Turning off the Power in your House – AFCI and GFCI Protection
Despite all the gloom and doom, you hear every day; our lives are relatively safe because of advancing technology. One example of this is your house. Modern homes have never been better at keeping the people inside alive.
One of the more important safety features in houses today relates to the electrical system. Arc-Fault Circuit Interruption (AFCI) and Ground-Fault Circuit Interruption (GFCI) are standard in new homes. They can be added to older houses without great cost. These systems monitor the electricity to various places and are designed to cut the power if certain unsafe conditions are detected. While the conditions that cause power to be shut off vary between GFCI and AFCI, the outcome is the same. The power is interrupted, and the risk of a fire or electrocution is drastically reduced.
First, let’s look at AFCI protection. This technology first came along roughly 15 years ago. If AFCI detects excessive arcing within the home’s wiring or when an electrical device is plugged in, the AFCI will cut the power. Arcing within an electrical system often indicates a loose connection and if allowed to continue, a fire can start. AFCI protection is most often accomplished with a circuit breaker in your electric panel. It can often be distinguished from the other circuit breakers by having a “test” button on it.
GFCI protection has been around for nearly 50 years. It is one of the best safety enhancements ever created in residences. You might have noticed GFCI outlets around sinks in bathrooms or kitchens. They usually have two buttons between the outlets. If you look closely, one button should be labeled “test” and the other “reset”.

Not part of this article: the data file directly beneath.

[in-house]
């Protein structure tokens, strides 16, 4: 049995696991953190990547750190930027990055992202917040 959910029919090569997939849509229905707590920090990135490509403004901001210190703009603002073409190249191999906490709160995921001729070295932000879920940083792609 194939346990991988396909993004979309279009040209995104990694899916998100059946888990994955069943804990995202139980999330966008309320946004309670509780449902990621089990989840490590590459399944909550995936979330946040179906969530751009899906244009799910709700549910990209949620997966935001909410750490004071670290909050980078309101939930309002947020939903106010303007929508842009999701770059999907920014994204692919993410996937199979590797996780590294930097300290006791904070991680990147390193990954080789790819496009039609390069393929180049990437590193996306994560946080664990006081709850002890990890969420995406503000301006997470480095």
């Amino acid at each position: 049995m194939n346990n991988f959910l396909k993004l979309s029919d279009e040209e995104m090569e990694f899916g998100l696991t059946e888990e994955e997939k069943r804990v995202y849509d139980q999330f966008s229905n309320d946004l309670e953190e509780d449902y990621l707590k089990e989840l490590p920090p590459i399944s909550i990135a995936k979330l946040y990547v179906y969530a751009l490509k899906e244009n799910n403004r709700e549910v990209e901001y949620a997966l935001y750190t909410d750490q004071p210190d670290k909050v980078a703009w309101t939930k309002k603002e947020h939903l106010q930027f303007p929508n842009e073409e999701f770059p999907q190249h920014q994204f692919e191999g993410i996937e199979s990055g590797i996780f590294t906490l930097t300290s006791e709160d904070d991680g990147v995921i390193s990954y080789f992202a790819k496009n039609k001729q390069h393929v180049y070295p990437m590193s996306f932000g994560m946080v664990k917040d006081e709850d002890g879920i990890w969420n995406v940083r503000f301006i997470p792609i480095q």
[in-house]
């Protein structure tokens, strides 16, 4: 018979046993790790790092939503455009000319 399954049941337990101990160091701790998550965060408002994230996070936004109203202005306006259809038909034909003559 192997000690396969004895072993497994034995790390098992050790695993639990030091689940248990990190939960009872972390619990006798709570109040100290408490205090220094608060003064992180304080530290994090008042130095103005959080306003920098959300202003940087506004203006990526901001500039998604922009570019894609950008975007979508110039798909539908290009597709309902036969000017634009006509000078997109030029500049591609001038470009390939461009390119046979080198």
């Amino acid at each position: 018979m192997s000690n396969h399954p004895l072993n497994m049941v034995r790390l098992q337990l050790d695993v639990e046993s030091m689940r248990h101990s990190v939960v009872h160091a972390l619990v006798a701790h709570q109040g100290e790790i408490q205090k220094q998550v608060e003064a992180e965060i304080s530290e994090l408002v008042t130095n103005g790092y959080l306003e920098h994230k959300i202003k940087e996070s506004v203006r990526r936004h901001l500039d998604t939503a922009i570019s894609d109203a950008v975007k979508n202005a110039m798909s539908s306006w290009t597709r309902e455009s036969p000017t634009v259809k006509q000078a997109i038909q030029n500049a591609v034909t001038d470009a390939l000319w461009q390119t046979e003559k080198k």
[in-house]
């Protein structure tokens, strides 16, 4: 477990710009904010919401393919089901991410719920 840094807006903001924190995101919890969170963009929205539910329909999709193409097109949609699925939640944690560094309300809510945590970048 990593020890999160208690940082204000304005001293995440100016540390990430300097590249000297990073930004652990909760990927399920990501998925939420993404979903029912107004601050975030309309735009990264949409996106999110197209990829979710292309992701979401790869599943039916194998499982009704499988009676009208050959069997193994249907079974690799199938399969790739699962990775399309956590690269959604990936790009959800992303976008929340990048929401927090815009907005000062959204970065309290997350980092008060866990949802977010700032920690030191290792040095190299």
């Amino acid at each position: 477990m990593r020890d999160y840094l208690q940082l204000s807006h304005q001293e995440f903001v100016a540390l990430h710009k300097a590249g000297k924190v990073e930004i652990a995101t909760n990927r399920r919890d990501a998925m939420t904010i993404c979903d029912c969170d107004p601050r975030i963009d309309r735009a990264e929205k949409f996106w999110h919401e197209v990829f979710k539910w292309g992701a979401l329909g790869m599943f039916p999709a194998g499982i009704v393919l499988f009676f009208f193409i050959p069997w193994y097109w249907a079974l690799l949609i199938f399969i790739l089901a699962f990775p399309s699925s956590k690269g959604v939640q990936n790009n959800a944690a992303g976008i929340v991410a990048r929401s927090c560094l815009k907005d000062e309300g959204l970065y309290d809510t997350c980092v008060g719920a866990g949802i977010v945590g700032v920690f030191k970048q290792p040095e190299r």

GFCI outlets monitor the electricity passing through them and if a ground fault is detected, power will be cut immediately. A ground fault is bad because it often means a person has become the path of electricity to the earth. The most common example that we have probably all heard of is holding a toaster while standing in the bathtub. While GFCI protection is most often accomplished via outlets, you will sometimes find a GFCI circuit breaker in your panel box. It will have buttons like the AFCI breakers described above. There are some combination AFCI/GFCI breakers being developed but that technology has not quite trickled into residential homes just yet.
AFCI and GFCI outlets and breakers respond properly when a true hazard exists protecting you and your home. However, have false alarms happen occasionally. Having a basic understanding of AFCI and GFCI protection is good so you can do a little troubleshooting if you ever lose power to parts of your house. Knowing how to reset power at the breakers in the panel or the outlets throughout the house can save a lot of frustration.
Does your home have the best electrical protection? Crawford Inspections can help ensure you and your home are safe. Contact us today!